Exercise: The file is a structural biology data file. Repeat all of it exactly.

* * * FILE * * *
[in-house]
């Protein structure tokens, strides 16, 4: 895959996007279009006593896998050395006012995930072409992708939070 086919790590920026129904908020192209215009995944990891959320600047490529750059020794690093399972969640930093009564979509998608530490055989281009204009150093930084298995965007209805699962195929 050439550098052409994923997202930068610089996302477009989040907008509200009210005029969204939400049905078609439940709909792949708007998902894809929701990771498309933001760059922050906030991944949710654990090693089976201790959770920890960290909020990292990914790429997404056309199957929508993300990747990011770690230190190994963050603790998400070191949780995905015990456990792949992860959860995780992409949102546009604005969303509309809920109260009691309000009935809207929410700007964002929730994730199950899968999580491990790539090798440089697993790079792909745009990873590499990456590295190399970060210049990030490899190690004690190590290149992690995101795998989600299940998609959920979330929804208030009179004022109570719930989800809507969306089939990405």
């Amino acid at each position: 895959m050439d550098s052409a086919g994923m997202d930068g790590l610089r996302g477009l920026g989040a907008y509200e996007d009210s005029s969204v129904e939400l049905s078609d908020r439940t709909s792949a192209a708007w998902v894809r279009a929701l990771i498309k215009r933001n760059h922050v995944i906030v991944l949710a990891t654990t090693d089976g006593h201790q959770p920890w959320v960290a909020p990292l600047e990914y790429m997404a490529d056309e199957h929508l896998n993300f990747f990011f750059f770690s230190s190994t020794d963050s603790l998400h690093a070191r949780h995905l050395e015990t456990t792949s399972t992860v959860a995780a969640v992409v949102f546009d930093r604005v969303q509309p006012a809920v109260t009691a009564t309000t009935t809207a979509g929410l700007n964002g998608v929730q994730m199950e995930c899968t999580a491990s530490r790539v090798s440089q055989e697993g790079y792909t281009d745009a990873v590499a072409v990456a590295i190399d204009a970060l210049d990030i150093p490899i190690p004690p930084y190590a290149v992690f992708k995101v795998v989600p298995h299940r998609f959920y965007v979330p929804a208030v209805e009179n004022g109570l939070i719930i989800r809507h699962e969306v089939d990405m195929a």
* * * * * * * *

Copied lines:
[in-house]
């Protein structure tokens, strides 16, 4: 895959996007279009006593896998050395006012995930072409992708939070 086919790590920026129904908020192209215009995944990891959320600047490529750059020794690093399972969640930093009564979509998608530490055989281009204009150093930084298995965007209805699962195929 050439550098052409994923997202930068610089996302477009989040907008509200009210005029969204939400049905078609439940709909792949708007998902894809929701990771498309933001760059922050906030991944949710654990090693089976201790959770920890960290909020990292990914790429997404056309199957929508993300990747990011770690230190190994963050603790998400070191949780995905015990456990792949992860959860995780992409949102546009604005969303509309809920109260009691309000009935809207929410700007964002929730994730199950899968999580491990790539090798440089697993790079792909745009990873590499990456590295190399970060210049990030490899190690004690190590290149992690995101795998989600299940998609959920979330929804208030009179004022109570719930989800809507969306089939990405």
């Amino acid at each position: 895959m050439d550098s052409a086919g994923m997202d930068g790590l610089r996302g477009l920026g989040a907008y509200e996007d009210s005029s969204v129904e939400l049905s078609d908020r439940t709909s792949a192209a708007w998902v894809r279009a929701l990771i498309k215009r933001n760059h922050v995944i906030v991944l949710a990891t654990t090693d089976g006593h201790q959770p920890w959320v960290a909020p990292l600047e990914y790429m997404a490529d056309e199957h929508l896998n993300f990747f990011f750059f770690s230190s190994t020794d963050s603790l998400h690093a070191r949780h995905l050395e015990t456990t792949s399972t992860v959860a995780a969640v992409v949102f546009d930093r604005v969303q509309p006012a809920v109260t009691a009564t309000t009935t809207a979509g929410l700007n964002g998608v929730q994730m199950e995930c899968t999580a491990s530490r790539v090798s440089q055989e697993g790079y792909t281009d745009a990873v590499a072409v990456a590295i190399d204009a970060l210049d990030i150093p490899i190690p004690p930084y190590a290149v992690f992708k995101v795998v989600p298995h299940r998609f959920y965007v979330p929804a208030v209805e009179n004022g109570l939070i719930i989800r809507h699962e969306v089939d990405m195929a």